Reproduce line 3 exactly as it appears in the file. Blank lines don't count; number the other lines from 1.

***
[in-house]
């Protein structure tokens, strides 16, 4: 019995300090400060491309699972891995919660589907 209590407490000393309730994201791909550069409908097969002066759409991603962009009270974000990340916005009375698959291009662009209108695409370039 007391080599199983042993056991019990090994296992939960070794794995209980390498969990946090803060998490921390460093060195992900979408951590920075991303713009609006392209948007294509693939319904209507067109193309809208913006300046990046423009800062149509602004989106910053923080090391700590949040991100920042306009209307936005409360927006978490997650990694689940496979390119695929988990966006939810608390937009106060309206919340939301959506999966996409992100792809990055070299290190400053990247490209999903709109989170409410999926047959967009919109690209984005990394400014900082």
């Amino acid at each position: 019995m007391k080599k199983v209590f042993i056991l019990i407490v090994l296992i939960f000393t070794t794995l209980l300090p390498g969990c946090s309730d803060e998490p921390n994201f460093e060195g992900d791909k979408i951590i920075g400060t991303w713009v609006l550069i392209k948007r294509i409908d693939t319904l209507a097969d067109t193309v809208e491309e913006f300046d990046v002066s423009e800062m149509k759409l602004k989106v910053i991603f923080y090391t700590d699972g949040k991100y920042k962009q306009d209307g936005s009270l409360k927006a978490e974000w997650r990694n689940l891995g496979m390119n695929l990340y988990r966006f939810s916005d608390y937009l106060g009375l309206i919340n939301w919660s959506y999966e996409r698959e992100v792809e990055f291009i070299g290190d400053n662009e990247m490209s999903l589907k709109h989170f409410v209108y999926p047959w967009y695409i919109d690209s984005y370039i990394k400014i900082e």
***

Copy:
């Amino acid at each position: 019995m007391k080599k199983v209590f042993i056991l019990i407490v090994l296992i939960f000393t070794t794995l209980l300090p390498g969990c946090s309730d803060e998490p921390n994201f460093e060195g992900d791909k979408i951590i920075g400060t991303w713009v609006l550069i392209k948007r294509i409908d693939t319904l209507a097969d067109t193309v809208e491309e913006f300046d990046v002066s423009e800062m149509k759409l602004k989106v910053i991603f923080y090391t700590d699972g949040k991100y920042k962009q306009d209307g936005s009270l409360k927006a978490e974000w997650r990694n689940l891995g496979m390119n695929l990340y988990r966006f939810s916005d608390y937009l106060g009375l309206i919340n939301w919660s959506y999966e996409r698959e992100v792809e990055f291009i070299g290190d400053n662009e990247m490209s999903l589907k709109h989170f409410v209108y999926p047959w967009y695409i919109d690209s984005y370039i990394k400014i900082e």